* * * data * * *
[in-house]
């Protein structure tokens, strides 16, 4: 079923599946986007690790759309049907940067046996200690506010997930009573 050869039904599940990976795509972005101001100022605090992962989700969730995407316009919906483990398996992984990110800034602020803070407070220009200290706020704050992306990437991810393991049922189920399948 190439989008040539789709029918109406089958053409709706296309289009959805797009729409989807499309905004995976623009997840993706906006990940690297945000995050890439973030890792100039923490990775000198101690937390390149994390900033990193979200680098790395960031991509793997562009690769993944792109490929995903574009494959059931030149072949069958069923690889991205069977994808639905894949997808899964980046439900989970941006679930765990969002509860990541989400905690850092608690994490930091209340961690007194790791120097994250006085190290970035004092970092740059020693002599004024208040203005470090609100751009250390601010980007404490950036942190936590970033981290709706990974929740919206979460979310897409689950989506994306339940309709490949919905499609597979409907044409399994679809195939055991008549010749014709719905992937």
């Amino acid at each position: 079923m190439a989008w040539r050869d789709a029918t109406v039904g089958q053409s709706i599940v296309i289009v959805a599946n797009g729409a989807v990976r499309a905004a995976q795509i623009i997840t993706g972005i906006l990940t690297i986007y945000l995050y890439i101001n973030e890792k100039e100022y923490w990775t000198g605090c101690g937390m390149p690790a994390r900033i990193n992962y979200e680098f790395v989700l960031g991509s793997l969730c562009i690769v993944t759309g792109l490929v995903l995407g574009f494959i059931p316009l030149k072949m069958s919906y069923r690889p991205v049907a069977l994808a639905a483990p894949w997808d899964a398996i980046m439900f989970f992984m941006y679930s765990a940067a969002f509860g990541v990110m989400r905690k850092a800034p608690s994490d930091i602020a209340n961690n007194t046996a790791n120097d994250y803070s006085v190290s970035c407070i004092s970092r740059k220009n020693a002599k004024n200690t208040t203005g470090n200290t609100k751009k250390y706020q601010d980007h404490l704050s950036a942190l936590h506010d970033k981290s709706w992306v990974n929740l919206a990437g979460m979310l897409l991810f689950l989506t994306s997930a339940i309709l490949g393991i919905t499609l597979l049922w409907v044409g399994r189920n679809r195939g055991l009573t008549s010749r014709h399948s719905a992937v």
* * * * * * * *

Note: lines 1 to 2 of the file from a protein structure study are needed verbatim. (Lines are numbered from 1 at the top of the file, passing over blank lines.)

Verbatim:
[in-house]
């Protein structure tokens, strides 16, 4: 079923599946986007690790759309049907940067046996200690506010997930009573 050869039904599940990976795509972005101001100022605090992962989700969730995407316009919906483990398996992984990110800034602020803070407070220009200290706020704050992306990437991810393991049922189920399948 190439989008040539789709029918109406089958053409709706296309289009959805797009729409989807499309905004995976623009997840993706906006990940690297945000995050890439973030890792100039923490990775000198101690937390390149994390900033990193979200680098790395960031991509793997562009690769993944792109490929995903574009494959059931030149072949069958069923690889991205069977994808639905894949997808899964980046439900989970941006679930765990969002509860990541989400905690850092608690994490930091209340961690007194790791120097994250006085190290970035004092970092740059020693002599004024208040203005470090609100751009250390601010980007404490950036942190936590970033981290709706990974929740919206979460979310897409689950989506994306339940309709490949919905499609597979409907044409399994679809195939055991008549010749014709719905992937």